Ed Koch, Former New York City Mayor, Dies At 88
Ed Koch, a former three-term New York City mayor and judge on The People’s Court, died Friday from congestive heart failure at New York Presbyterian Hospital. He was 88.
Koch was known as a charismatic figure who freely spoke his mind. His signature catchphrase was “How’m I doing?” He is now remembered as an influential politician and honorable man.
"He was a great man, a great mayor and a great friend," New York City Mayor Michael Bloomberg said in a statement. "In elected office and as a private citizen, he was our most tireless, fearless, and guileless civic crusader. His spirit will live on not only here at City Hall, and not only on the bridge the bears his name, but all across the five boroughs."
Bloomberg said all city building flags would be at half-mast today.
A New Yorker through and through, Koch was born in the Bronx, went to City College, and studied law at New York University. He was elected as mayor in 1979 and held the position until 1988, when a swell of corruption throughout the political scene drastically diminished Koch’s popularity even though he was not directly tied to the scandals.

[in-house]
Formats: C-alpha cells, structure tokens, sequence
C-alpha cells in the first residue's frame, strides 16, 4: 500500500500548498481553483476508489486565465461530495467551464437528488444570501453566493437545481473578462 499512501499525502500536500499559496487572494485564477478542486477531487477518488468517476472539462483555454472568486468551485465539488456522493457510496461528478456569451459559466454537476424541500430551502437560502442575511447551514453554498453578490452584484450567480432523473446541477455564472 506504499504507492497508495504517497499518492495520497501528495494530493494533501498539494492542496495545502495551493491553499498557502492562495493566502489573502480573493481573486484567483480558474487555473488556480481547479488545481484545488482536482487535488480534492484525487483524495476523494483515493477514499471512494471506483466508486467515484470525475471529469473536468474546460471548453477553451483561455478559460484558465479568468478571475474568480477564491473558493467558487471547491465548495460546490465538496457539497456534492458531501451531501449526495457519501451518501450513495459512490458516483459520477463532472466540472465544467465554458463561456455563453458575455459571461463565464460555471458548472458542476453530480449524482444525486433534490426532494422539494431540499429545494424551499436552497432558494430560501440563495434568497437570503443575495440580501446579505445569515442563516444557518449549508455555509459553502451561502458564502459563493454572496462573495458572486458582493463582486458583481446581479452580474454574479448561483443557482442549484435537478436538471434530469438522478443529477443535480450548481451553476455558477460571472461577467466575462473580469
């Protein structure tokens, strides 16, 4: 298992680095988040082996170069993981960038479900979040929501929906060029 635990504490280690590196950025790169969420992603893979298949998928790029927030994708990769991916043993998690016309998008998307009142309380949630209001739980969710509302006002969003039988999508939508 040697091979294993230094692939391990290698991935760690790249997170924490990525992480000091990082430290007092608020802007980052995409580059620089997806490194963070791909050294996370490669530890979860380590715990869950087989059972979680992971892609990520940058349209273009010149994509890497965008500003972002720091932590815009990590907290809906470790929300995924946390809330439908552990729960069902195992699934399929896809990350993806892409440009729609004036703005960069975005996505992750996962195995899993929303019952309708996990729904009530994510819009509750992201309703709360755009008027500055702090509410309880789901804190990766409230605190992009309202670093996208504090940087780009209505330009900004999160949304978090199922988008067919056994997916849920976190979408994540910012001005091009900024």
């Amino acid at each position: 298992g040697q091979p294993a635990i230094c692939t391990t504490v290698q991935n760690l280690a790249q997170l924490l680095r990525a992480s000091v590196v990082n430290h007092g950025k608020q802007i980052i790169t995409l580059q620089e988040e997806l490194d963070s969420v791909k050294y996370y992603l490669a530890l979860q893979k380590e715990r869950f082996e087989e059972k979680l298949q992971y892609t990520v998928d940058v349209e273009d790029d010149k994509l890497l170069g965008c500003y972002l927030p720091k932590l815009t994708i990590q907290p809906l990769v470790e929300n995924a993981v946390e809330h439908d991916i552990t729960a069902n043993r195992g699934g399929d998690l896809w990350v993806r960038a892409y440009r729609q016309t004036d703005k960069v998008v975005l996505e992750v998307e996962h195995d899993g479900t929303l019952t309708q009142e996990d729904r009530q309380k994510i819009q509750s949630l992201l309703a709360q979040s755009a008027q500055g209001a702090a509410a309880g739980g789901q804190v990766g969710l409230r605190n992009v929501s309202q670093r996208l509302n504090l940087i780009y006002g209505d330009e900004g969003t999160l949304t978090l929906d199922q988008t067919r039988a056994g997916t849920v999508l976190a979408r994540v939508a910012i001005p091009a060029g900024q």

After his time as mayor Koch remained active, publishing books, endorsing political candidates and even appearing as a judge on The People’s Court.
Never married, some speculated Koch was gay, however these rumors were never confirmed. A documentary of the politician's life, Koch, was screened at the Museum of Modern Art on Tuesday, and hits theaters today, the New York Post reports. When Koch, who also reviewed movies after his political career, learned of the documentary he said, “Just don’t tell me what the plot is.”